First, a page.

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The firm won a second appellate victory in a month for Exelon Corp. when the Second Circuit upheld the dismissal of a lawsuit challenging New York’s zero-emission credit (ZEC) program, which benefits three Exelon-owned nuclear power plants.
ZEC programs compensate nuclear power plants for producing energy without emitting greenhouse gases. Owners of fossil-fuel power plants sued, contending that the ZEC program was preempted by federal law and violated the dormant Commerce Clause. The Second Circuit affirmed the district court’s rejection of those claims.
“Under the program, the production of zero-emissions energy results in the creation of ZECs; how those plants sell their electricity is a business decision that does not raise preemption concerns,” Judge Dennis Jacobs wrote for the panel.
This is the second appellate victory this month for Exelon regarding a state’s ZEC program.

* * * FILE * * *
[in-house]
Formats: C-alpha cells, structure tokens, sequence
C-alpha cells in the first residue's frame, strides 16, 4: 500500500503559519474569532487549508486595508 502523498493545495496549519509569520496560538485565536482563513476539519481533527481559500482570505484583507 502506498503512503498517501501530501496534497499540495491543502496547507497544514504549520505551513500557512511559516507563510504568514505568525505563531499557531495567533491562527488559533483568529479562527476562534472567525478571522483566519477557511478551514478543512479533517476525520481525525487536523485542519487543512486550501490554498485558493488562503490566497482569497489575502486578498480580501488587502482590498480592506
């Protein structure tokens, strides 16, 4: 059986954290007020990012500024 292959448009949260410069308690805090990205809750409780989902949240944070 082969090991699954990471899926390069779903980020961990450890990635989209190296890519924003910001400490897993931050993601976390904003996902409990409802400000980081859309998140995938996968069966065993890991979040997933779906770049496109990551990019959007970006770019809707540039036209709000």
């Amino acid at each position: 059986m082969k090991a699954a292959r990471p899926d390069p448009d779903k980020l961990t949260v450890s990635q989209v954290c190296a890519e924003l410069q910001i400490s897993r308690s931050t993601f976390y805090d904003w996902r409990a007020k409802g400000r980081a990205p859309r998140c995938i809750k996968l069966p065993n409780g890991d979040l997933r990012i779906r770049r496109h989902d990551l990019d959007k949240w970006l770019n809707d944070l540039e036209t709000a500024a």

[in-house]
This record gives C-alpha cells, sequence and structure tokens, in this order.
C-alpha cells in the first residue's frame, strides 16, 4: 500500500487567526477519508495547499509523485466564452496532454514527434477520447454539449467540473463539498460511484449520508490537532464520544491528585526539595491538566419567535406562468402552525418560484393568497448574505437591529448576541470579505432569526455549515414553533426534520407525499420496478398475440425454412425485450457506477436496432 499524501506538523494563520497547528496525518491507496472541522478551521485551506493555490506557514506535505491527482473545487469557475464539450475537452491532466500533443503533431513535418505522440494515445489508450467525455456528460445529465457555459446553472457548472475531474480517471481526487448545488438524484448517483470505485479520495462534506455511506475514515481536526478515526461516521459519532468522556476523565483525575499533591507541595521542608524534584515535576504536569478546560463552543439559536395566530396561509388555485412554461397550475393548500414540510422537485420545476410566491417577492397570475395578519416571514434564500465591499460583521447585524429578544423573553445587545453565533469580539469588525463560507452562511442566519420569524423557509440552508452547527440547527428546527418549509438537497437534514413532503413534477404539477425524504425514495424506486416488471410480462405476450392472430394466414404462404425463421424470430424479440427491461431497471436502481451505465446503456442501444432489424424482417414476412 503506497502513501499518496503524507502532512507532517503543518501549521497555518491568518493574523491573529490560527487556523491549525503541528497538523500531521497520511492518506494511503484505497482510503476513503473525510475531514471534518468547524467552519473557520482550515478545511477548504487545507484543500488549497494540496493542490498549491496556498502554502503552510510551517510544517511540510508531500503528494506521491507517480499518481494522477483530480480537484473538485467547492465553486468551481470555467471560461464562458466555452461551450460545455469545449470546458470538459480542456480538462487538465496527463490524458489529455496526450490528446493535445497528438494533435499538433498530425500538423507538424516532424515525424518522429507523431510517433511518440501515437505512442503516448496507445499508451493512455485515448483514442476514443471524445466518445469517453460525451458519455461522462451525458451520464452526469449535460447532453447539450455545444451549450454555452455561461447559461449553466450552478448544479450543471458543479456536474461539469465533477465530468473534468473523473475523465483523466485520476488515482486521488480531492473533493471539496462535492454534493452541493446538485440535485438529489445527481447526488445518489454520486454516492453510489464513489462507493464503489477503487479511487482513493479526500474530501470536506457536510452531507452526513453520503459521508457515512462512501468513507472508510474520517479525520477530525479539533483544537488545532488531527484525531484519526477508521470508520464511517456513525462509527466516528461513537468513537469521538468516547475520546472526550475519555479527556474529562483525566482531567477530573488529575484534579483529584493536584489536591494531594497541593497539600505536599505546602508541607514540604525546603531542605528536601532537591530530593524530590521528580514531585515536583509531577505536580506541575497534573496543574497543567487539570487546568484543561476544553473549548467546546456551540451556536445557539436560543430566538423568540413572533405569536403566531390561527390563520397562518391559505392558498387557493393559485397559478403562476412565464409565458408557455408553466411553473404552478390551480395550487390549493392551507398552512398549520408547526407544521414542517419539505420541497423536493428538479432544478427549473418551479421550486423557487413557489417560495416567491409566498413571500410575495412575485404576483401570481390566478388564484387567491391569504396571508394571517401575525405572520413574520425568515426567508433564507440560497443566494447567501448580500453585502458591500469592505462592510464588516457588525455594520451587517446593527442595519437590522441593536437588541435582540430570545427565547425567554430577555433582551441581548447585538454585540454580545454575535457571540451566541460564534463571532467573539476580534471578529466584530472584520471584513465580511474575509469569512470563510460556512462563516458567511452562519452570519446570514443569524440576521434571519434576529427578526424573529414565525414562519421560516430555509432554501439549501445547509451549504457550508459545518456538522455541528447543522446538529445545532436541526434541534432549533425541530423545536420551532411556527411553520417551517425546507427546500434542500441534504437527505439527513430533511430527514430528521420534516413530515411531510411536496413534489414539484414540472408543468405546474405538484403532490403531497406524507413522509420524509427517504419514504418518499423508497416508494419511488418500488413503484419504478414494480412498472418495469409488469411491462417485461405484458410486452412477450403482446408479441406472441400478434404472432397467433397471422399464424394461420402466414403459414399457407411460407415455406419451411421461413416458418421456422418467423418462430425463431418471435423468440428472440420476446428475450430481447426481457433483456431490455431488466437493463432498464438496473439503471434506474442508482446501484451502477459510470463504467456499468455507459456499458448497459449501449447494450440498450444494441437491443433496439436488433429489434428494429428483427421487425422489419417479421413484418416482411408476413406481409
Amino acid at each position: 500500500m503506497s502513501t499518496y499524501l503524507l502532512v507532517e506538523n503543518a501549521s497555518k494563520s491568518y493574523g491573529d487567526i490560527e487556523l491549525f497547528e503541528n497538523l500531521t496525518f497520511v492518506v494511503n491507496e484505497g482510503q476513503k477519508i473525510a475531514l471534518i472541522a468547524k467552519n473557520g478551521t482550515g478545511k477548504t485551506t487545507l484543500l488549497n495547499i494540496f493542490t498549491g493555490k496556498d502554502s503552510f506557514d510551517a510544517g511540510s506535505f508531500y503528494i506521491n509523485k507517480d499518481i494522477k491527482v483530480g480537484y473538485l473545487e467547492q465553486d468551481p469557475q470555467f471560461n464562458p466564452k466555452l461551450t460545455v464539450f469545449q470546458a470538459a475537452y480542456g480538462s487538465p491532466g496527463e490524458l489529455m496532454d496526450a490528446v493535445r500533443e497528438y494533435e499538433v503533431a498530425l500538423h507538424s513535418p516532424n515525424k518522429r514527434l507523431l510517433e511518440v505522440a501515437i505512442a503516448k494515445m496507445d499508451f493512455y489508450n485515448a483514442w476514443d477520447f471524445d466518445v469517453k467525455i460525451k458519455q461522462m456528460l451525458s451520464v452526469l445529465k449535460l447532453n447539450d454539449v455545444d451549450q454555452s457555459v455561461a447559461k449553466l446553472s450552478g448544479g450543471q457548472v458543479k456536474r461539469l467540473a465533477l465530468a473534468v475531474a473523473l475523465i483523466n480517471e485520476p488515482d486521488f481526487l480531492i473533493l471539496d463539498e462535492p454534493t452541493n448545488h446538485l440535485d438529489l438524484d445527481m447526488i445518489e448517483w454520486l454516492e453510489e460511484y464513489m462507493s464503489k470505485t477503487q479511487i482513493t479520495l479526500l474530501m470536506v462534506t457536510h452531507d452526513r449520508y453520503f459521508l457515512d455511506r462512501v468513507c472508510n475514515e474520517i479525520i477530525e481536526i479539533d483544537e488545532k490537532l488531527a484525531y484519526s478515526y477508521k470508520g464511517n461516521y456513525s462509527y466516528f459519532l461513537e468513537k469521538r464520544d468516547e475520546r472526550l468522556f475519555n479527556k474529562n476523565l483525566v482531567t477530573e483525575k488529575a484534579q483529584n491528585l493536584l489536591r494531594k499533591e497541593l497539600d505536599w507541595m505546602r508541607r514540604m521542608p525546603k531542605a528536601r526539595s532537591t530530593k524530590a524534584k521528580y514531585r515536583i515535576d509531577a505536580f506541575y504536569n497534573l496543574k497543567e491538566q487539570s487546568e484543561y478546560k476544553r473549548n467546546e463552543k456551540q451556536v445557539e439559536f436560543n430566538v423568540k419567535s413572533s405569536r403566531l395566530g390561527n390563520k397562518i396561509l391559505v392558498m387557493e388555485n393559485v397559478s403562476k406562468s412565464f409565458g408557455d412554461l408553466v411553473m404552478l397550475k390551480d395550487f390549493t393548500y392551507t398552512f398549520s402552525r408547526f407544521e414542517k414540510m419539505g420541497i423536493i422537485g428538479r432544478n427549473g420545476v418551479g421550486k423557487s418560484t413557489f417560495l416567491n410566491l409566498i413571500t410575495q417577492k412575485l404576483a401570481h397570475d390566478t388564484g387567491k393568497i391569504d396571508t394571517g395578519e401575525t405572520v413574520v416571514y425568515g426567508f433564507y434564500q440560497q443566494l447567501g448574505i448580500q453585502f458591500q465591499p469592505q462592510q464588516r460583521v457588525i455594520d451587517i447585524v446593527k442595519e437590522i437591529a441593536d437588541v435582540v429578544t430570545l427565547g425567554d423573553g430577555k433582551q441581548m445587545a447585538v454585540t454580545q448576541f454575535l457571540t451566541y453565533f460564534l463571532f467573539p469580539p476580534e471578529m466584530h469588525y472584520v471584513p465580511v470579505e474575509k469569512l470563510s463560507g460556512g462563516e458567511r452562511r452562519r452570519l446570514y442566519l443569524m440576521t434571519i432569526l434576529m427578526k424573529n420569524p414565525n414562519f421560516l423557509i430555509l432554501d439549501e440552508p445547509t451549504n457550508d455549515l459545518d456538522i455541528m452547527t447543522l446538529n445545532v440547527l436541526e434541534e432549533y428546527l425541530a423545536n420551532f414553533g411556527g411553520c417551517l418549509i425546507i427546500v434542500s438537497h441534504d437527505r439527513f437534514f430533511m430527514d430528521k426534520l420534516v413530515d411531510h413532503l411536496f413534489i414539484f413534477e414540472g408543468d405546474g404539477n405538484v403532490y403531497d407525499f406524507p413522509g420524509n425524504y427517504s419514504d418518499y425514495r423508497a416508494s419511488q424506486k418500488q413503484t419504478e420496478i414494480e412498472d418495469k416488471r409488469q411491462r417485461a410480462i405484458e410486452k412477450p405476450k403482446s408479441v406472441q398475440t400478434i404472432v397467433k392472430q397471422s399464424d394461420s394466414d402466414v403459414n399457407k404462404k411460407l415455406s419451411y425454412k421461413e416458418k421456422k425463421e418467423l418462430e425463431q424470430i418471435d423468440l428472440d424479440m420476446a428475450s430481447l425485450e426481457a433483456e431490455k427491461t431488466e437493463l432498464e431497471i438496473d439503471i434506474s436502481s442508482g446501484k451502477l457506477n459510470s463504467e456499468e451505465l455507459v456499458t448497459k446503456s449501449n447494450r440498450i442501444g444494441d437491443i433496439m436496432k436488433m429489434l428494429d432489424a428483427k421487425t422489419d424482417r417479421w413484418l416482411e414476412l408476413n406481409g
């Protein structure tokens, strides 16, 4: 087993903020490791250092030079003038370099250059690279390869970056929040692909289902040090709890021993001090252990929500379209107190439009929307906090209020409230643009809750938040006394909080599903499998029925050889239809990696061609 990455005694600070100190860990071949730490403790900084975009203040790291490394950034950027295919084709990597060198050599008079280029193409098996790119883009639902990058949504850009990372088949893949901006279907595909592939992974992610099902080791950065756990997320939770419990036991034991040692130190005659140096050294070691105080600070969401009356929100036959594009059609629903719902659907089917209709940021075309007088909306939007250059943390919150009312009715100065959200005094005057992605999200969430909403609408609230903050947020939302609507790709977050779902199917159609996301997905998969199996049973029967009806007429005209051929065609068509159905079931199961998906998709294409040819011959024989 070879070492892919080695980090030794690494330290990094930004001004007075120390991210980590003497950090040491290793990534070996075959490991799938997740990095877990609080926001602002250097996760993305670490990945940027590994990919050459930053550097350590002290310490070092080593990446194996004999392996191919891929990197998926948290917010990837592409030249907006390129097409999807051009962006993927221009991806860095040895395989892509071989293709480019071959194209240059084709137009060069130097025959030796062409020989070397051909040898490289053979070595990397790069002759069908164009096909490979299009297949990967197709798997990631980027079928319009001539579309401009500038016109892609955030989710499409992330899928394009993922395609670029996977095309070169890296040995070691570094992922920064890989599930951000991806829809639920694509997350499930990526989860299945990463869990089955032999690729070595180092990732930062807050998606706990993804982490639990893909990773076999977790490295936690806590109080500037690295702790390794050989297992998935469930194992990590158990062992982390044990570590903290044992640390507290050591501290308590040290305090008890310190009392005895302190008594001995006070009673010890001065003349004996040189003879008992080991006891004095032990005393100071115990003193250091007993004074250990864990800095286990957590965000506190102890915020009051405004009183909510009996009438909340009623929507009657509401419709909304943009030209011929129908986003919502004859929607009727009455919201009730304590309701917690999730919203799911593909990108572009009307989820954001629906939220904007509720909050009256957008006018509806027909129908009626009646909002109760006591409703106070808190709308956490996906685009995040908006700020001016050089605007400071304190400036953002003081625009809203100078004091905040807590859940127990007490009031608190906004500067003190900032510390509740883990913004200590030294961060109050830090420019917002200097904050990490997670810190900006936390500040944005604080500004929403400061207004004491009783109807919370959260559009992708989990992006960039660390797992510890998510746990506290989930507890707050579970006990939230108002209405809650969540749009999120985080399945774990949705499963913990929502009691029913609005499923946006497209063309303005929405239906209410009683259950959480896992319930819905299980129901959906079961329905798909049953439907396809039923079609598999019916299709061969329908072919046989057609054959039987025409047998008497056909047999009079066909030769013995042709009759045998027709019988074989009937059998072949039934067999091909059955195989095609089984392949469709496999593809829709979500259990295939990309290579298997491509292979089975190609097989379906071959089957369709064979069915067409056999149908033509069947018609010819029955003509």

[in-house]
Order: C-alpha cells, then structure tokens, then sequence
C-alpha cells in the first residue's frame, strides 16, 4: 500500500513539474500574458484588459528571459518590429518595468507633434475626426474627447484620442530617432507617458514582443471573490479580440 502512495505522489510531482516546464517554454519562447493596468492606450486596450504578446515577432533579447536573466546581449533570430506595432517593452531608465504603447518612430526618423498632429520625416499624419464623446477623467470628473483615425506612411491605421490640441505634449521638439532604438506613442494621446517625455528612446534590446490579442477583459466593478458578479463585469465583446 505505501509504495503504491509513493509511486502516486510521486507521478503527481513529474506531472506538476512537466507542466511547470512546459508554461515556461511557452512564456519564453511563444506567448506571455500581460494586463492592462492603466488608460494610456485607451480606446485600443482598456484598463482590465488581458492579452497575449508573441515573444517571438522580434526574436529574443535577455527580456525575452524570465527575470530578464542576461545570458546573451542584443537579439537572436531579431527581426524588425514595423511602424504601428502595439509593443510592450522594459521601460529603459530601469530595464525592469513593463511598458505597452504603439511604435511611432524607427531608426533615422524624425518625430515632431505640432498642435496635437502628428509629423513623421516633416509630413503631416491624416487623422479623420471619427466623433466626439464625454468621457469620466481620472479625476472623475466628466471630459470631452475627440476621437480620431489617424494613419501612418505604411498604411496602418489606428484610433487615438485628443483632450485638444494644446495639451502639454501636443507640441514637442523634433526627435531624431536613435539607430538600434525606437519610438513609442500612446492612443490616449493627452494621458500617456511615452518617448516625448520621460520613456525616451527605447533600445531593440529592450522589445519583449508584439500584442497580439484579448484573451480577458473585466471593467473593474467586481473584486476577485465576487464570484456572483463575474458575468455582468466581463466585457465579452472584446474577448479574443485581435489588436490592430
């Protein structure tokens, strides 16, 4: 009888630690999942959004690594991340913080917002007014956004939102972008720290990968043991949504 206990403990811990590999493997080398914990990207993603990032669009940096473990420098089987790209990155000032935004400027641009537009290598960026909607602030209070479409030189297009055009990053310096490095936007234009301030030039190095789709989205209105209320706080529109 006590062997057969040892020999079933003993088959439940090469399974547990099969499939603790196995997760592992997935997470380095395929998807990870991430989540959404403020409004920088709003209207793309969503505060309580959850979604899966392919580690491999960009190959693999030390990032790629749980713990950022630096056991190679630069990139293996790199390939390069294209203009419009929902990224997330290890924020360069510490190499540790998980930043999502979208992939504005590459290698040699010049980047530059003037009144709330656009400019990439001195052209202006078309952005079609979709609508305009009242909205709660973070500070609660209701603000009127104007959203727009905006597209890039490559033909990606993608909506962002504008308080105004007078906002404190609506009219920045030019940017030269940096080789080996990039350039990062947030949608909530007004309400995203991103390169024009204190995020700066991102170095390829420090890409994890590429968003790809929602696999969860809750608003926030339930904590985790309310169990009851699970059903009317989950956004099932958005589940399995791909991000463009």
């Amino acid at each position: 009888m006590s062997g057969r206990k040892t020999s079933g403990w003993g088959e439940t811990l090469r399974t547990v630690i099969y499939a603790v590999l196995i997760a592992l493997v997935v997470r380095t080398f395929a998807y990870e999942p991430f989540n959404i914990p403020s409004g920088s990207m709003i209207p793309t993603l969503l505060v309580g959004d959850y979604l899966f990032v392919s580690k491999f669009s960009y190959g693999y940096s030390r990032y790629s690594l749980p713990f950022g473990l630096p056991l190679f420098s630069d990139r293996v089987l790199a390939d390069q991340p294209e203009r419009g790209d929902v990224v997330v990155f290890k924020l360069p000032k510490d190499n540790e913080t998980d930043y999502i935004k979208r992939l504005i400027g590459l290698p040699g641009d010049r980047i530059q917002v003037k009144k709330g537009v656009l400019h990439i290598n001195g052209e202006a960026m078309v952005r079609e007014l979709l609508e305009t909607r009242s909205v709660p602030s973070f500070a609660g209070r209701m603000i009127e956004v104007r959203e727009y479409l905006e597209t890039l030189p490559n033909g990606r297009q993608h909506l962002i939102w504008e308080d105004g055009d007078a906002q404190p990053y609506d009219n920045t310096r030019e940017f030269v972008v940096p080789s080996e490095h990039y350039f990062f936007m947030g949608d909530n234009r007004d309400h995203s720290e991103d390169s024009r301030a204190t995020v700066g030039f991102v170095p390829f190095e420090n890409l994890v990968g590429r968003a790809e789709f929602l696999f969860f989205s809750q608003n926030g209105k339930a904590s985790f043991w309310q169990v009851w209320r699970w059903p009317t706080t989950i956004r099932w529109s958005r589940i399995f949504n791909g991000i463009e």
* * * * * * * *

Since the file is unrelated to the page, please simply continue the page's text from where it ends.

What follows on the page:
On September 13, the Seventh Circuit affirmed an Illinois district court’s dismissal of a case challenging the Illinois ZEC program. Exelon had intervened in defense of the program. In the initial complaint, independent power producers and a group of Illinois energy consumers argued that the program was preempted by the Federal Power Act because it affected wholesale electricity markets regulated by the Federal Energy Regulatory Commission. The district court dismissed the case in July 2017, ruling in Exelon’s favor on every issue presented. The plaintiffs appealed, but the Seventh Circuit affirmed the district court’s ruling.
The appellate team in both cases included Partners David W. DeBruin and Matthew E. Price and Associates William K. Dreher and Zachary C. Schauf.